Companies issue stock to attract investors in order to raise money to allow the company to expand, launch new products, buy equipment, or for other reasons. When you buy stock, you buy an ownership interest in the company in hopes of getting a return on your investment.

Quick tip: Ownership interest is not the same as ownership. Owning stock does not mean you actually own company property or assets.

Four types of stocks are often discussed: common, preferred, Class A, and Class B.

  • Common stock: This is the type most people invest in and represents the majority of stock issued. Common stock confers voting rights to stockholders, typically one vote per share of stock.
  • Preferred stock: This type of stock does not typically confer voting rights but is reimbursed ahead of common stock (but behind bonds) in the event of liquidation. Preferred stock is really a hybrid between stocks and bonds.
  • Class A stock: This is a type of common stock that confers more voting rights than Class B stock. Other than that, Class A and Class B stock are the same.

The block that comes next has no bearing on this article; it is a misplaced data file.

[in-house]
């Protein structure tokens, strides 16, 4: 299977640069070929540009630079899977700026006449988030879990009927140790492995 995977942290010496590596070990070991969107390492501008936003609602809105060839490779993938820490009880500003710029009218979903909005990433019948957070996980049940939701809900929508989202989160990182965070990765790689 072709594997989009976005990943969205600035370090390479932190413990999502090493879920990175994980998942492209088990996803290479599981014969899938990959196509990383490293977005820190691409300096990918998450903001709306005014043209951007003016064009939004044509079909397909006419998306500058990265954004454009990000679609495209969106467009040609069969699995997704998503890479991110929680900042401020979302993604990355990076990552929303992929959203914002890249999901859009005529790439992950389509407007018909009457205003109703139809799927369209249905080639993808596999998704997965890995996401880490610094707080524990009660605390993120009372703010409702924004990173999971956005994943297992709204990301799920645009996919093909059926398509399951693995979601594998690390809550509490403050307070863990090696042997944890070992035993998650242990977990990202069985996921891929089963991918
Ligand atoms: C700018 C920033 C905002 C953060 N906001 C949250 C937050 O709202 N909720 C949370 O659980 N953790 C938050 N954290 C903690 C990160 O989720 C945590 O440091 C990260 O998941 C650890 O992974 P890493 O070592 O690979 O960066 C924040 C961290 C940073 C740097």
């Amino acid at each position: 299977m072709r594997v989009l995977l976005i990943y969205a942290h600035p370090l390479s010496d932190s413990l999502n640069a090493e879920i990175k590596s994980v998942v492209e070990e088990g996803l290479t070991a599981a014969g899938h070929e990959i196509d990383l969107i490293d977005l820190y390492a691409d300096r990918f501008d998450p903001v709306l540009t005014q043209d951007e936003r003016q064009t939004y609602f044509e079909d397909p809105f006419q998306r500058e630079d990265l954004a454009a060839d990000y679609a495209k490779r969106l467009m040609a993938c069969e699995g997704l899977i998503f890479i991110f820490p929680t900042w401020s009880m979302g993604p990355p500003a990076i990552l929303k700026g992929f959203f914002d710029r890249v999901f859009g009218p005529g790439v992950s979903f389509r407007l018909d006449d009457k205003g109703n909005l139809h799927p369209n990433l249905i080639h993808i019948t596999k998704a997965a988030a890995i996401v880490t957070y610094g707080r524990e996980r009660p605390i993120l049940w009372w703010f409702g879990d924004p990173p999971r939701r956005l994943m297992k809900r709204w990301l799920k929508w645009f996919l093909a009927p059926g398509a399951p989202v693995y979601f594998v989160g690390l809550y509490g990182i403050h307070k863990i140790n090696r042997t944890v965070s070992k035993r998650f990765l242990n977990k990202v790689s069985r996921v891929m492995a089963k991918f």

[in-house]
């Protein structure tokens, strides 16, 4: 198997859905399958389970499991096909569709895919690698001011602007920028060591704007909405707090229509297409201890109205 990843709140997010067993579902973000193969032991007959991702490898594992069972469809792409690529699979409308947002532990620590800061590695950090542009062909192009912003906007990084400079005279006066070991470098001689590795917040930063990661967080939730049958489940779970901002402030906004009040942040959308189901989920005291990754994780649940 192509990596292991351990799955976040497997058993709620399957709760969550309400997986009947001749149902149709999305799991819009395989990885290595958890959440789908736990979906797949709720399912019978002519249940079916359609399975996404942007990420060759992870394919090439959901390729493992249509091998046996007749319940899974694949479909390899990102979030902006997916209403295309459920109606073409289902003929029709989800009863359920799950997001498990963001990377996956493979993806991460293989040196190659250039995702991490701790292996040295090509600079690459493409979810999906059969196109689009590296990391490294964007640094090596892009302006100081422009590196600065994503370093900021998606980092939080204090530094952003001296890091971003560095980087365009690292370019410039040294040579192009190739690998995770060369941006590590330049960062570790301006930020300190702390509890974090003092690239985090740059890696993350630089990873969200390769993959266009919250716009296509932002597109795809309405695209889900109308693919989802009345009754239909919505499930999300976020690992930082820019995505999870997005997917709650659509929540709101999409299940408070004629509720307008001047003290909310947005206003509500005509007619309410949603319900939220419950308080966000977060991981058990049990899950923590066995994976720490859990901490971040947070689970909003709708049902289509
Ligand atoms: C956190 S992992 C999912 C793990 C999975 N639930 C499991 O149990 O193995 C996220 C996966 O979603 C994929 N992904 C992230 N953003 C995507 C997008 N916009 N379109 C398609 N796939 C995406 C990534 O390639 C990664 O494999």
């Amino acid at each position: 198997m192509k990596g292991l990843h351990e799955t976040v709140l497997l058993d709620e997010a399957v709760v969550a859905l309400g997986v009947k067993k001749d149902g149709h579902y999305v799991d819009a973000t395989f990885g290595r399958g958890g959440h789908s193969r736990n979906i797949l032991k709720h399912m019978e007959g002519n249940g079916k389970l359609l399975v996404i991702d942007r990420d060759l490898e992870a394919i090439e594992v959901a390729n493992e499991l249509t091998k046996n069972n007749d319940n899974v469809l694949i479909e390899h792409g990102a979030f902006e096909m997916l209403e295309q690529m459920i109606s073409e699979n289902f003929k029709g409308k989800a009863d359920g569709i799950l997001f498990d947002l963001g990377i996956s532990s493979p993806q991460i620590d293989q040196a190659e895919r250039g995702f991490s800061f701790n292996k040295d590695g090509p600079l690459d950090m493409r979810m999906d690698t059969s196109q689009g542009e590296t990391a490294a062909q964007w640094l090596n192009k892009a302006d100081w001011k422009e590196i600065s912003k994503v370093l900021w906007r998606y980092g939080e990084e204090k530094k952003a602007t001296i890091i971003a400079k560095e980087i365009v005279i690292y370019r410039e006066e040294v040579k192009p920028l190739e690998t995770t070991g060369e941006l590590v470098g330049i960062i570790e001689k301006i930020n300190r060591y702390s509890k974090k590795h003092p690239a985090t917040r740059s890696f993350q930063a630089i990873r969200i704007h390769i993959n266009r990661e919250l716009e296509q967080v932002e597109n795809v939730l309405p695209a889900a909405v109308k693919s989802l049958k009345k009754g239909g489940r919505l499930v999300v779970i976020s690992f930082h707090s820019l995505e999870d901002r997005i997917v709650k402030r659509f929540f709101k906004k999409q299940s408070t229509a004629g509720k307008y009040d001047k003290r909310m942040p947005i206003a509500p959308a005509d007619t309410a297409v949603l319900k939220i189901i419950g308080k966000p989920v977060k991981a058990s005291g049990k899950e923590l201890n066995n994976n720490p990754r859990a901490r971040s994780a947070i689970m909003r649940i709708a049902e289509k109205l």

• Class B stock: This is also a type of common stock but with fewer voting rights.

Note: The greater voting power of Class A stock comes at a premium price. For example, Berkshire Hathaway Class B shares (NYSE: BRK.B) trade for about $288 per share. Berkshire's Class A shares (BRK.A) trade for more than $422,000 per share with each share having more than 1,400 votes to BRK.B's single vote.

Stock is traded on a stock exchange. This is where buyers and sellers engage in an auction process by placing bids and offers to buy and sell stock. The two biggest exchanges in the US are the New York Stock Exchange (NYSE) and Nasdaq both of which are in New York City with the NYSE being the largest by market capitalization.


Note: Stock exchanges do not own the stocks they trade. A stock exchange is a place where buyers and sellers exchange stocks.

Example of stock

An example of a stock would be stock issued by the Coca-Cola Co.

Stocks are indicated by the name of the company and also by the stock's ticker symbol, often preceded by the name of the exchange where that stock trades. Ex. Coca-Cola Co. (NYSE: KO). Owning Coca-Cola common stock entitles you to several important things: